By Robert García
When Raul Macias started the Anahuak Youth Sports Association about 15 years ago, he brought together enough children for one soccer team. He wanted to provide an alternative to gangs, drugs, and violence in disproportionately Latino, low-income Northeast L.A., on the east bank of the Los Angeles River. Anahuak provided soccer balls, coaches, referees, uniforms, and trophies – and did not charge anything to the players and parents from the local neighborhood. Soon Anahuak had hundreds of children, but no place to play.
Raul and Anahuak teamed up with The City Project, Friends of the Los Angeles River (FOLAR) and other diverse allies. They filed a lawsuit against the City of Los Angeles and out-of-town developers who wanted to transform a 40-acre rail yard into a commercial development without proper review under environmental and civil rights laws. They fought city hall – and won.
Today, the site is Río de Los Angeles State Park. The park is the home field for Anahuak, which has grown to 3,000 children and their families and friends. Up the street, another parcel is now a new high school, the Sonya Sotomayor Learning Complex, named after the first Latina on the United States Supreme Court.
“Anahuak is not about building good soccer players,” Raul has said. “Anahuak is about creating good citizens.”
The L.A. River stretches 52 miles and crosses over a dozen cities, flowing from the Santa Monica Mountains, through downtown Los Angeles, to the ocean in Long Beach. The Army Corps of Engineers paved the River in a sea of concrete in the 1930s for flood control purposes.
Today, children of color living in poverty with no access to a car in the region have the worst access to parks and school fields, suffer disproportionately from chronic health conditions including obesity and diabetes, and are the most at risk for crime and violence.
Lisa Jackson, the Administrator of the United States Environmental Protection Agency at the time, declared that the entire 52-mile length of the Los Angeles River amounted to “traditional navigable waters” in 2010. She spoke along the banks of Compton Creek, one of the River’s heavily polluted tributaries, which lies in a historically black and low-income part of Los Angeles. “We want the L.A. River to demonstrate how urban waterways across the country can serve as assets in building stronger neighborhoods, attracting new businesses, and creating new jobs,” Jackson said. The navigable waters designation by EPA cleared the way for the river to be revitalized under the Clean Water Act, as well as the Public Trust doctrine and other environmental justice laws.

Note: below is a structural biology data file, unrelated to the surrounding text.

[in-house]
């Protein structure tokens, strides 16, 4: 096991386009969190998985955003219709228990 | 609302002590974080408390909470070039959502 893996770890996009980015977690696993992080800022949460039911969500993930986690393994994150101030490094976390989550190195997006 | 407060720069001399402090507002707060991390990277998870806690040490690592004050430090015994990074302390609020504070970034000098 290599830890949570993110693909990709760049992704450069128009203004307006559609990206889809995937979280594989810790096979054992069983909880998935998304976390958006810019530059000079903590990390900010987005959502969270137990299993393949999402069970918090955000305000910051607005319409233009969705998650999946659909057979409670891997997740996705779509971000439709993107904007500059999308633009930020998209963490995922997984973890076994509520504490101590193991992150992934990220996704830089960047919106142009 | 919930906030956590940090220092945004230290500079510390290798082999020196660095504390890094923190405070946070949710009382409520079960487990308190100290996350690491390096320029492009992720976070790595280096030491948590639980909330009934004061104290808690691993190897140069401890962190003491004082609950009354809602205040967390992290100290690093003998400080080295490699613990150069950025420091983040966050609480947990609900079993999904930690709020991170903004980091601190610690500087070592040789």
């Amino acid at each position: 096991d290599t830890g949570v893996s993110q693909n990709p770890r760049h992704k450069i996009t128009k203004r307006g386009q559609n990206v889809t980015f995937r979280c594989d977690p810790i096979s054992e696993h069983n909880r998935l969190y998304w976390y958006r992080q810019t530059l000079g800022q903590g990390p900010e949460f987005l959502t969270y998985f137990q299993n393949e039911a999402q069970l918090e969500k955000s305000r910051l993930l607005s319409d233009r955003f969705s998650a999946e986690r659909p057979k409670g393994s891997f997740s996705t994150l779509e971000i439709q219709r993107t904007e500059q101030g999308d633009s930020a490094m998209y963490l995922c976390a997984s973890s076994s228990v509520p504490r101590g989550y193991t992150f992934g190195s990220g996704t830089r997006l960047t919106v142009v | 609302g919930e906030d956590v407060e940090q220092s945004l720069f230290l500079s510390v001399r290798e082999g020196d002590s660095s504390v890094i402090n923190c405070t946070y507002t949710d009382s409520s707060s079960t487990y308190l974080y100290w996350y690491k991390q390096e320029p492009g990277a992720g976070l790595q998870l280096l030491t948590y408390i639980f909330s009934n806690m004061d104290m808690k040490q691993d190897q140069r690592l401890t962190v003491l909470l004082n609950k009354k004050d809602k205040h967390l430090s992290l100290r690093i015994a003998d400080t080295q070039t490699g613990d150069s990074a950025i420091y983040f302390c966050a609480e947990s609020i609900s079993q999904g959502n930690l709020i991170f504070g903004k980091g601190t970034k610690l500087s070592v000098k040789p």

The Army Corps of Engineers itself, having paved it 83 years ago, released a draft study for greening the Los Angeles River on September 13. The public has 45 days to submit comments. The City Project, with diverse allies, has submitted comments emphasizing health and environmental justice along the river.
Rio de Los Angeles State Park, the Sotomayor Learning Center, and Los Angeles State Historic Park along the L.A. River are only some of the urban greening projects going on in L.A. President Barack Obama has designated the L.A. and San Gabriel Rivers as one of the top 101 projects in the nation, as part of the initiative for America’s Great Outdoors. Congresswoman Judy Chu is championing the creation of a national recreation area in the San Gabriel Mountains, citing public health and environmental justice as two of the top reasons to support the recreation area. The National Park Service is studying the expansion of the Santa Monica Mountains National Recreation Area to reach more diverse communities.
The lessons of green justice in Los Angeles go well beyond Southern California. The Smithsonian Anacostia Community Museum in Washington, D.C. currently features an exhibit called It’s Our River: Urban Waterways and Civic Engagement. The exhibit recognizes that urban revitalization is not just about conservation values, as important as those are, but about meeting the needs of the people along the rivers. The exhibit includes the L.A. River; the Anacostia River in Washington, D.C.; the Ohio River in Louisville, Kentucky; the Allegheny and the Monongahela Rivers in Pittsburgh, Pennsylvania; Suzhou Creek in Shanghai, China; and the Thames in East London.
The mission of The City Project is equal justice, democracy, and livability for all. We apply five strategies for success: coalition building; translating research, policy, and law into real improvements in people’s lives; strategic media campaigns; policy and legal advocacy outside the courts; and access to justice through the courts.
Our policy and legal tools include Title VI of the Civil Rights Act of 1964 and its regulations, and the Presidential Order 12898 on Environmental Justice. Together, these tools promote equal access to public resources, including places for physical activity in parks and school fields, without discrimination based on race, color, national origin, or income.
In the struggle to green the L.A. and San Gabriel Rivers and beyond, The City Project emphasizes the necessity to link environmental justice and health justice with the mainstream environmental and health movements. We have consistently fought for environmental and health justice analyses that include the following steps:
1. A clear description of what is planned.
2. An analysis of the burdens and benefits for all people.
3. A consideration of alternatives.
4. The full and fair inclusion of people of color and low-income people in the decision-making process.
5. An implementation plan to address any equity concerns.
We have a historic opportunity to restore a part of the lost beauty of Los Angeles, and to promote environmental and health justice for all. The whole world is watching.
Robert García is the Founding Director and Counsel, The City Project.